Three months ended March 31, 2015  
     Purchased
impaired
     Other
acquired
     Total  
     (in thousands)  

Balance at beginning of period

   $ 76,518         397,379         473,897   

Interest income

     (5,206      (41,277      (46,483

Reclassifications from nonaccretable balance, net

     110         183         293   

Other (a)

     —           1,610         1,610   
  

 

 

    

 

 

    

 

 

 

Balance at end of period

$ 71,422      357,895      429,317   
  

 

 

    

 

 

    

 

 

 

 

- 12 -


Table of Contents

NOTES TO FINANCIAL STATEMENTS, CONTINUED

 

4. Loans and leases and the allowance for credit losses, continued

 

     Three months ended March 31, 2014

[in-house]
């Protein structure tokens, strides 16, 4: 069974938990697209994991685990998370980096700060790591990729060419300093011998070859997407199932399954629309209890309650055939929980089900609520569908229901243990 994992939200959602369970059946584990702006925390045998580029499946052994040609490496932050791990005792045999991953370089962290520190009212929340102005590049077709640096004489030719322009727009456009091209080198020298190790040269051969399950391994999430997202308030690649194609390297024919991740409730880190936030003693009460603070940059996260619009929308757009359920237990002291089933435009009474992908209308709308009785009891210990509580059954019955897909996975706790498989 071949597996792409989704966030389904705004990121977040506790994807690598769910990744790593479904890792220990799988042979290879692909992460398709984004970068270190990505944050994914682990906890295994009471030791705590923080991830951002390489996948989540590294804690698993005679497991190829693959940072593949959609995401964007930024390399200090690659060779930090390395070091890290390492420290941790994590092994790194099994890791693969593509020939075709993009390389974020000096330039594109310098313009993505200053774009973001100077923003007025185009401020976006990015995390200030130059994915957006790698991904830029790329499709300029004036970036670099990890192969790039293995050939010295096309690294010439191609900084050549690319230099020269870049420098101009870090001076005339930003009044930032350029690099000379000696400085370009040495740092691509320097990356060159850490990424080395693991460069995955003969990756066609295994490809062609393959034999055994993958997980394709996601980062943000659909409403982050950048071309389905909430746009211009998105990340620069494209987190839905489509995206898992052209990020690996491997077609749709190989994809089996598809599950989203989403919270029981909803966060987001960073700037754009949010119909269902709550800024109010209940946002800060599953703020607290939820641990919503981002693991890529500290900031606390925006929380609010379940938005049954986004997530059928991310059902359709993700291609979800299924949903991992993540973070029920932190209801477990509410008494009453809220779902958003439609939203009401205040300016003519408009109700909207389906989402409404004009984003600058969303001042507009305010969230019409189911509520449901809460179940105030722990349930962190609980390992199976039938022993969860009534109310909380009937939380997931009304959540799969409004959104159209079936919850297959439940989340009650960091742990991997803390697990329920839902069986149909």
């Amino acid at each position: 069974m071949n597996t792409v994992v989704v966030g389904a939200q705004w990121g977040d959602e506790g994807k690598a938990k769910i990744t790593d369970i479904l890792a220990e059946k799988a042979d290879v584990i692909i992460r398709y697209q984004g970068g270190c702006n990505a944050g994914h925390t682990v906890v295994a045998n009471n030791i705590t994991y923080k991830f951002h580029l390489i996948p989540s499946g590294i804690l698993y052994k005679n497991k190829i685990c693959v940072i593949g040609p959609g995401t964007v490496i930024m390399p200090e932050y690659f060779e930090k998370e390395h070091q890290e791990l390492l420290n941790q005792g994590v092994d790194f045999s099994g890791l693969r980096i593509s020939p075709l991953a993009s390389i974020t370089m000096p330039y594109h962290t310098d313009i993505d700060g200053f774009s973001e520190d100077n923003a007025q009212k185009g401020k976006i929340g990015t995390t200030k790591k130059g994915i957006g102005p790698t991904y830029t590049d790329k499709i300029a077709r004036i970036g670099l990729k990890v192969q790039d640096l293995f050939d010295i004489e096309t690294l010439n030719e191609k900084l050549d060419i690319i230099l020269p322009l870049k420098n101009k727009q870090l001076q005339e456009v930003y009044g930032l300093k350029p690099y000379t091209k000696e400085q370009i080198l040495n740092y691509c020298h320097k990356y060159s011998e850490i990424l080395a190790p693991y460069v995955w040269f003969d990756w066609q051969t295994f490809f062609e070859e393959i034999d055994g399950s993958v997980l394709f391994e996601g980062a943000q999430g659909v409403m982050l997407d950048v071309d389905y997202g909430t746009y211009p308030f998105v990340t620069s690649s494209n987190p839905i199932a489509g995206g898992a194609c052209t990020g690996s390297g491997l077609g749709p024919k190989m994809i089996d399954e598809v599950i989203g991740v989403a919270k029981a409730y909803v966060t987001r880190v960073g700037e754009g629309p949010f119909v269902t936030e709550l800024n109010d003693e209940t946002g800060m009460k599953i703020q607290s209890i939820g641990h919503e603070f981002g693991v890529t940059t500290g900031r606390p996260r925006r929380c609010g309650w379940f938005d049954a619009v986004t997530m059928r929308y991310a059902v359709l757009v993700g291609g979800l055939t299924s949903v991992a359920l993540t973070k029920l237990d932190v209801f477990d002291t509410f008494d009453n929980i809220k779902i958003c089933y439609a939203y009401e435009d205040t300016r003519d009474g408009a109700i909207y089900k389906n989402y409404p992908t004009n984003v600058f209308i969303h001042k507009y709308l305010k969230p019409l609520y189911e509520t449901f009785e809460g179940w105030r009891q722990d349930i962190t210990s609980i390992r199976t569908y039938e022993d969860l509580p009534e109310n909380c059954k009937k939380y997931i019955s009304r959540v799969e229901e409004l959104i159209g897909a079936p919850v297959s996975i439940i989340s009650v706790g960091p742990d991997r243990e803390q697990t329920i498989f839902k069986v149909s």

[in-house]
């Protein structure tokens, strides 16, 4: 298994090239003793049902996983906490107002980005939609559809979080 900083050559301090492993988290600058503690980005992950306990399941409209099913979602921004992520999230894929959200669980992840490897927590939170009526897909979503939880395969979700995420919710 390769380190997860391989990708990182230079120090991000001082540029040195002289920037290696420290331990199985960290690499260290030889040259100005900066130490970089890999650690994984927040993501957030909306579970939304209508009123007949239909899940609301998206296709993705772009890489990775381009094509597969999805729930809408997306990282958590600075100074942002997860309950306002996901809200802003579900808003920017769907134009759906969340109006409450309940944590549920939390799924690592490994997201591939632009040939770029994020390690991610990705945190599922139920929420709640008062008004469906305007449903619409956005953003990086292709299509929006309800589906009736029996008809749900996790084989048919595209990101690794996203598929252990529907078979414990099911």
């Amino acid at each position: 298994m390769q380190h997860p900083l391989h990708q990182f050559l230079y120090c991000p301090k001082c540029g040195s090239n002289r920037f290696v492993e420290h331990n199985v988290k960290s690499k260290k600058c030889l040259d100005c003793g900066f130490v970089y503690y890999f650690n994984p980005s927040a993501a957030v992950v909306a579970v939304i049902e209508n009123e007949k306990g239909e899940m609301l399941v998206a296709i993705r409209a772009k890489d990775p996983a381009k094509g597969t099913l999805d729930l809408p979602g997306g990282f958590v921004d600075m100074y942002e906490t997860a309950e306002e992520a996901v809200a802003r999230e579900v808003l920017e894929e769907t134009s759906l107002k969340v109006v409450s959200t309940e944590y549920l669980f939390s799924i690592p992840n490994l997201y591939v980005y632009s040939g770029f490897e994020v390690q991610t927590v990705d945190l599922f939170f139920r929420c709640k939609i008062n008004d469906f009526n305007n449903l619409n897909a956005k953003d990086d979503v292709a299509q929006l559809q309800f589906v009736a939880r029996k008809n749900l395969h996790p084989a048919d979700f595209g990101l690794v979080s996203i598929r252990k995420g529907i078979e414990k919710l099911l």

Purchased
impaired
     Other
acquired
     Total  
     (in thousands)  

Balance at beginning of period

   $ 37,230         538,633         575,863   

Interest income

     (6,328      (52,633      (58,961

Reclassifications from nonaccretable balance, net

     37         —           37   

Other (a)

     —           (838      (838
  

 

 

    

 

 

    

 

 

 

Balance at end of period

$ 30,939      485,162      516,101   
  

 

 

    

 

 

    

 

 

 

 

(a) Other changes in expected cash flows including changes in interest rates and prepayment assumptions.

A summary of current, past due and nonaccrual loans as of March 31, 2015 and December 31, 2014 were as follows:

 

            30-89      90 Days or
more past
due and accruing
     Purchased                
     Current      Days
past due
     Non-
acquired
     Acquired
(a)
     impaired
(b)
     Nonaccrual      Total  
            (in thousands)                

March 31, 2015